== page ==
"My mother told me to be wary of Fauns."
Today's film review is about a foreign film, a fantasy film. For the non-fantasy fans do not despair; there's also some raw reality involved.
Film suggestion for the day is 'El laberinto del fauno' or in english if you prefer 'Pan's Labyrinth'.
The film was first released in 2006 and was directed by the world acclaimed director Guillermo del Toro ('Hellboy'). In brief the plot goes somewhat like this:
"In 1944 fascist Spain, a girl, fascinated with fairy-tales, is sent along with her pregnant mother to live with her new stepfather, a ruthless captain of the Spanish army. During the night, she meets a fairy who takes her to an old faun in the center of the labyrinth. He tells her she's a princess, but must prove her royalty by surviving three gruesome tasks. If she fails, she will never prove herself to be the the true princess and will never see her real father, the king, again." (www.imdb.com)
On first thought, this seems to be another fairy-land story about a young girl and her fairy tales. But when it comes to the execution of the film, the story is somewhat different.
This film is a fascinating suggestion for numerous reasons; the fantasy-world meets the cold reality way too early on in the film, without letting the audience to get un-hooked from their screens. Nothing is what it seems, and the protagonists seems to be in a struggle of trying to cope both reality and fantasy with charisma and courage.
The unwavering of the plot is smoothly translated on our screens with del Toro's majestic directing. He never let us slip. Not for one instance. He manages to engross us so much into the story and the two parallel worlds he's trying to create, we can never stop wondering how he will treat his beautifully written scenario to the very end.
Of course the real gem in the story is the little young lady actress, Ivana Baquero, who steals the show with her sublte but also empathetic film performance. The audience can't help but indulge in her emotions, her fears and thoughts. Baquero's acting is so unique that manages to hold her own in a film set of grown-ups acting in a very cold and cruel war story.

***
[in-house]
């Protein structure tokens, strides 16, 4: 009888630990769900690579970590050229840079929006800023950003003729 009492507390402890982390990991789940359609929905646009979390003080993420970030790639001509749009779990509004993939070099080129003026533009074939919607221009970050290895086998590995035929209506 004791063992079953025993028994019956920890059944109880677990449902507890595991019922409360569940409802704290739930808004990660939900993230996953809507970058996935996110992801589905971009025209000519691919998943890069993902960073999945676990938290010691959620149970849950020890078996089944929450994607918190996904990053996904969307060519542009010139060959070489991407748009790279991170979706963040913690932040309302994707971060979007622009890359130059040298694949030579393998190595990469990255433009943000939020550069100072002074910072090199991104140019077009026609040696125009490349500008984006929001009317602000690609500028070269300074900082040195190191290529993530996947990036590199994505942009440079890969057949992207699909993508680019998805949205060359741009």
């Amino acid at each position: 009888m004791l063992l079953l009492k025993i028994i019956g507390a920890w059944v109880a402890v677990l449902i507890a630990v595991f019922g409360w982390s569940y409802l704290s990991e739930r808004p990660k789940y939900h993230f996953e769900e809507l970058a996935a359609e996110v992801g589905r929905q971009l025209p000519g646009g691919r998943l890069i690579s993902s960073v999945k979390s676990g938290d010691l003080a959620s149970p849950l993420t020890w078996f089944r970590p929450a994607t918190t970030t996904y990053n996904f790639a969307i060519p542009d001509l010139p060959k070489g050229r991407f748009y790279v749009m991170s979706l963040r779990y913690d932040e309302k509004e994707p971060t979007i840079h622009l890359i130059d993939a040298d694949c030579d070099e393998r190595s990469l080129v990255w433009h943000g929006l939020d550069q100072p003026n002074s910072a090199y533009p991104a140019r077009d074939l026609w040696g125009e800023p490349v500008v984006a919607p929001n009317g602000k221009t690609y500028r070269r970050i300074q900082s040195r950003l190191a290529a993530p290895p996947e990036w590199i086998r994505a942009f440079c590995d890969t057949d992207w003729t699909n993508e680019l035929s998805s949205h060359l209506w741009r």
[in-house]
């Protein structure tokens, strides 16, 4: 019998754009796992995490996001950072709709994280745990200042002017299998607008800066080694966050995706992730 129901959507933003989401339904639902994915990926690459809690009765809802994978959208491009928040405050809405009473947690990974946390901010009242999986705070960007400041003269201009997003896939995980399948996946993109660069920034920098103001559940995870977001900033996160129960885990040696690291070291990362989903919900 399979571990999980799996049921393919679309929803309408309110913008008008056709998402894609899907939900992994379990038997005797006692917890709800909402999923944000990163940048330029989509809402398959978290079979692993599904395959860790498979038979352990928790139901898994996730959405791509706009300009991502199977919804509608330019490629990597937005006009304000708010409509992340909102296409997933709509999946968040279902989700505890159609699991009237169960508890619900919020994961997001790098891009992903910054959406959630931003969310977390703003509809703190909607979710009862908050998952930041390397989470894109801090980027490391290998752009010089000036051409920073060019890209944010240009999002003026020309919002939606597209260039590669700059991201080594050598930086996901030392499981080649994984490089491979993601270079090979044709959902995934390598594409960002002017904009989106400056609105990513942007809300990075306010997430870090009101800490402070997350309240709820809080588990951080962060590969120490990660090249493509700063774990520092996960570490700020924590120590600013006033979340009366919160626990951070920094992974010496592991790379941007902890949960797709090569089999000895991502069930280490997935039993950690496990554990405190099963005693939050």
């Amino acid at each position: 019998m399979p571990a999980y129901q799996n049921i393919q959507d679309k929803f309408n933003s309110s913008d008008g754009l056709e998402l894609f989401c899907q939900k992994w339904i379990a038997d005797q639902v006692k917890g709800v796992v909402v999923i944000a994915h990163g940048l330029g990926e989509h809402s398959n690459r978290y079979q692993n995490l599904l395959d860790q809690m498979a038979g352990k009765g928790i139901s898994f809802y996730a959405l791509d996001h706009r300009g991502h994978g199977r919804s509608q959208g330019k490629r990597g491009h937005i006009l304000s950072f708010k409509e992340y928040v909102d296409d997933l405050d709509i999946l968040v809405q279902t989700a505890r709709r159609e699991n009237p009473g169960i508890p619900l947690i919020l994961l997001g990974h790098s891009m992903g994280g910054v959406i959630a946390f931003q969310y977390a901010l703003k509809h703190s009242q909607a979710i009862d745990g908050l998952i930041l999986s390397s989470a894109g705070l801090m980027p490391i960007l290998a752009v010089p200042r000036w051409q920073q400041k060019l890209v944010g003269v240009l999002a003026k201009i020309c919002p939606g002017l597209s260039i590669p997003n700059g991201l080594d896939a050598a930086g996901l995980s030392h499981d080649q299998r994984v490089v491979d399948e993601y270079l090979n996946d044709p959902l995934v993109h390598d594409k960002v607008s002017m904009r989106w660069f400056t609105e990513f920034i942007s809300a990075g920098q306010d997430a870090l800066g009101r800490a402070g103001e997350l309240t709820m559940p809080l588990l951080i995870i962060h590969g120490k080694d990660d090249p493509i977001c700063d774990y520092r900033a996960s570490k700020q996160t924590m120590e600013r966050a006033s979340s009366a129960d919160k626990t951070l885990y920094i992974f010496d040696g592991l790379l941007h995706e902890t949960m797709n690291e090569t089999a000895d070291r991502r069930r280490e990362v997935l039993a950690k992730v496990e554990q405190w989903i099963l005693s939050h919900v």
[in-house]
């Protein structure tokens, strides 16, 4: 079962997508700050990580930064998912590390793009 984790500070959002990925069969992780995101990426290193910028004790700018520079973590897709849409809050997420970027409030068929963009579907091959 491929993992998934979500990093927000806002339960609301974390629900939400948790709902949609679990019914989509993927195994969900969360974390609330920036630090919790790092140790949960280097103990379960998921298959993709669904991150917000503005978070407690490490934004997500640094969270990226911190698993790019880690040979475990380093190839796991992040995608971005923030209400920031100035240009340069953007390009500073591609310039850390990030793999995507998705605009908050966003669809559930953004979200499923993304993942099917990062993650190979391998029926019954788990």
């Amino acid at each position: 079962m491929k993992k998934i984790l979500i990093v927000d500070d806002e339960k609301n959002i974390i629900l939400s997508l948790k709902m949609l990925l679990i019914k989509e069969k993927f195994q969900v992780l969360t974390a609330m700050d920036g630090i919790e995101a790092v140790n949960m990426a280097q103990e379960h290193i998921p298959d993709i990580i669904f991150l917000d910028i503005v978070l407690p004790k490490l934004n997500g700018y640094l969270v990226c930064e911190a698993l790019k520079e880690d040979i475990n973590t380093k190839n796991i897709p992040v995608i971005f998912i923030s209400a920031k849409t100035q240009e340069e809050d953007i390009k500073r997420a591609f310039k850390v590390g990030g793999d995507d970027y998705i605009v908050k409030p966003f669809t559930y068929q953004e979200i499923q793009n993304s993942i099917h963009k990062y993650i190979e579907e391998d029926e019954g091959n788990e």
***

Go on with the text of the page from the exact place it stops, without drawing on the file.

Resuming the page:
The mesmerizing though hardly stops by Baquero's performance. I would like to comment on the superb performance of Baquero's on-screen step-father who's played by Sergi Lopez. What an on-screen presence. His very presence makes you overwhelmed and shudder with fear. He takes on the role of a regional capitan (commander) under Franco's dictatorship, and the very thought of crossing your path with such a fierce man makes your bones tremble with fright. He manages to keep his audience afoot, always hoping he will get what's coming to him for all the terror he spreads.
And that's what distinguishes him from all the super-villains in films nowadays.
And the ultimate performing task has to be given to the Faun/Pan. The remarkable acting of Doug Jones, the way the production design department presented him in our screens is simply why films are so magical. I can't talk a lot about the Faun without giving anything away, but I will simply say that it's because of the courage and the imagination of such actors that the cinema is still a thriving and booming industry and that is why one falls in love with it in the first place.
Even six years after it's release, I consider this film, as the best European product to have been produced in the last decade, thus marking it as a true masterpiece.
Of course we have to pay a worthy tribute to the musical score of the film, which is so beautifully written by Javier Navarrete. The glory of the score lies in the evocative instrumentation of transporting the mind into a world of magic, without letting go of the fact that sadness does still exist in there as well. Beautiful score. You can listen to the introduction here.
The reason I chose to review this film, is because it hold a particular place in my heart. Not because I was under the Franco dictatorship or have even experienced the ruthlessness of dictatorship at all, but because when I first sat down to watch this film, I went with blind eyes, not knowing what to expect and I got so much in the outcome.
This film is not for children, although it may appear this way. It is a very grown-up film, filled with love, honesty and imagination. And at the end of the day this is what filmmaking and arts in general need; to have the courage to imagine!
I hope you do get to enjoy watching this film, or if you have already I hope that opinions out there are mutual.
El Laberinto del Fauno/Pan's Labyrinth (2006)